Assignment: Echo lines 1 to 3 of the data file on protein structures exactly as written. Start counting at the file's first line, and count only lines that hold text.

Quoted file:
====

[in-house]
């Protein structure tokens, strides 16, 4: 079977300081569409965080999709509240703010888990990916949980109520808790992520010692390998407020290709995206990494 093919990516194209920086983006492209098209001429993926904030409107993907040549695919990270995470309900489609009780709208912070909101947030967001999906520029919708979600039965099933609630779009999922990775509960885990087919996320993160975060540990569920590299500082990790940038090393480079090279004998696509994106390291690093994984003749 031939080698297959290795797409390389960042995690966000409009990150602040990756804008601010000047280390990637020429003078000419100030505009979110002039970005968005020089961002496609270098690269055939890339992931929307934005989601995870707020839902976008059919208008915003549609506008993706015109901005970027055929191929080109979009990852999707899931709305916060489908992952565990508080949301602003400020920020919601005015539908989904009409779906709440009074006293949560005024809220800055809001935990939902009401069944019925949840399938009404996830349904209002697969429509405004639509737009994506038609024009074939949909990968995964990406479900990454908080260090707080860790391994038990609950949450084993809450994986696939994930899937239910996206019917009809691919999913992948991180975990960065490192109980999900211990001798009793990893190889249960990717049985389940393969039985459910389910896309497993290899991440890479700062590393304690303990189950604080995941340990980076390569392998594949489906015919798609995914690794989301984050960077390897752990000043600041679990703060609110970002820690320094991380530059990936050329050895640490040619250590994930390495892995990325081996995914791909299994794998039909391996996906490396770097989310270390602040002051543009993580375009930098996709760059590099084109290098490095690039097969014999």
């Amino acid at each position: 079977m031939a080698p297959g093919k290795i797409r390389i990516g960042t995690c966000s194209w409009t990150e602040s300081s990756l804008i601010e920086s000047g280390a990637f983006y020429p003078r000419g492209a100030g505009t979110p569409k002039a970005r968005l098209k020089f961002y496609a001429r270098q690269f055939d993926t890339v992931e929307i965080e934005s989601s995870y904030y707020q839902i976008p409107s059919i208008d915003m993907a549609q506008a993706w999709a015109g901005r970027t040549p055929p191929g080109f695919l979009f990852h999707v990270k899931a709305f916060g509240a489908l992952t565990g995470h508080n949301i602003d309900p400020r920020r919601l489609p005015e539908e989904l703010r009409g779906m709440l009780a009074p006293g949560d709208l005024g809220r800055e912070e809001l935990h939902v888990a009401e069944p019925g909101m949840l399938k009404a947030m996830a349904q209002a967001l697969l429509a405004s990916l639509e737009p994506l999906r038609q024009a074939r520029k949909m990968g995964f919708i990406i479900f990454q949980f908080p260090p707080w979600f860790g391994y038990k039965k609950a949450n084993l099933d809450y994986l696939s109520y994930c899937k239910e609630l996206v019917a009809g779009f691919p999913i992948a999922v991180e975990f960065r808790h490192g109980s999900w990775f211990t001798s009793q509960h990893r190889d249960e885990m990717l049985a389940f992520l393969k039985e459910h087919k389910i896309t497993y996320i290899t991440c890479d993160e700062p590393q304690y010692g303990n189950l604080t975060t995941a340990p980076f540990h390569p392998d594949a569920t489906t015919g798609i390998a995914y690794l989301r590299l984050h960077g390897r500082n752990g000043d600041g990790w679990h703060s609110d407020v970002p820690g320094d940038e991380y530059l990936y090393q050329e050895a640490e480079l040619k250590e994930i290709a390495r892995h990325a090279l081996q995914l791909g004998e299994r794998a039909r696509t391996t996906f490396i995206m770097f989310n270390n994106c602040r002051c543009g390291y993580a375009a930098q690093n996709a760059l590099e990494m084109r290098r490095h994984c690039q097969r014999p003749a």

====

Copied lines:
[in-house]
């Protein structure tokens, strides 16, 4: 079977300081569409965080999709509240703010888990990916949980109520808790992520010692390998407020290709995206990494 093919990516194209920086983006492209098209001429993926904030409107993907040549695919990270995470309900489609009780709208912070909101947030967001999906520029919708979600039965099933609630779009999922990775509960885990087919996320993160975060540990569920590299500082990790940038090393480079090279004998696509994106390291690093994984003749 031939080698297959290795797409390389960042995690966000409009990150602040990756804008601010000047280390990637020429003078000419100030505009979110002039970005968005020089961002496609270098690269055939890339992931929307934005989601995870707020839902976008059919208008915003549609506008993706015109901005970027055929191929080109979009990852999707899931709305916060489908992952565990508080949301602003400020920020919601005015539908989904009409779906709440009074006293949560005024809220800055809001935990939902009401069944019925949840399938009404996830349904209002697969429509405004639509737009994506038609024009074939949909990968995964990406479900990454908080260090707080860790391994038990609950949450084993809450994986696939994930899937239910996206019917009809691919999913992948991180975990960065490192109980999900211990001798009793990893190889249960990717049985389940393969039985459910389910896309497993290899991440890479700062590393304690303990189950604080995941340990980076390569392998594949489906015919798609995914690794989301984050960077390897752990000043600041679990703060609110970002820690320094991380530059990936050329050895640490040619250590994930390495892995990325081996995914791909299994794998039909391996996906490396770097989310270390602040002051543009993580375009930098996709760059590099084109290098490095690039097969014999």
């Amino acid at each position: 079977m031939a080698p297959g093919k290795i797409r390389i990516g960042t995690c966000s194209w409009t990150e602040s300081s990756l804008i601010e920086s000047g280390a990637f983006y020429p003078r000419g492209a100030g505009t979110p569409k002039a970005r968005l098209k020089f961002y496609a001429r270098q690269f055939d993926t890339v992931e929307i965080e934005s989601s995870y904030y707020q839902i976008p409107s059919i208008d915003m993907a549609q506008a993706w999709a015109g901005r970027t040549p055929p191929g080109f695919l979009f990852h999707v990270k899931a709305f916060g509240a489908l992952t565990g995470h508080n949301i602003d309900p400020r920020r919601l489609p005015e539908e989904l703010r009409g779906m709440l009780a009074p006293g949560d709208l005024g809220r800055e912070e809001l935990h939902v888990a009401e069944p019925g909101m949840l399938k009404a947030m996830a349904q209002a967001l697969l429509a405004s990916l639509e737009p994506l999906r038609q024009a074939r520029k949909m990968g995964f919708i990406i479900f990454q949980f908080p260090p707080w979600f860790g391994y038990k039965k609950a949450n084993l099933d809450y994986l696939s109520y994930c899937k239910e609630l996206v019917a009809g779009f691919p999913i992948a999922v991180e975990f960065r808790h490192g109980s999900w990775f211990t001798s009793q509960h990893r190889d249960e885990m990717l049985a389940f992520l393969k039985e459910h087919k389910i896309t497993y996320i290899t991440c890479d993160e700062p590393q304690y010692g303990n189950l604080t975060t995941a340990p980076f540990h390569p392998d594949a569920t489906t015919g798609i390998a995914y690794l989301r590299l984050h960077g390897r500082n752990g000043d600041g990790w679990h703060s609110d407020v970002p820690g320094d940038e991380y530059l990936y090393q050329e050895a640490e480079l040619k250590e994930i290709a390495r892995h990325a090279l081996q995914l791909g004998e299994r794998a039909r696509t391996t996906f490396i995206m770097f989310n270390n994106c602040r002051c543009g390291y993580a375009a930098q690093n996709a760059l590099e990494m084109r290098r490095h994984c690039q097969r014999p003749a």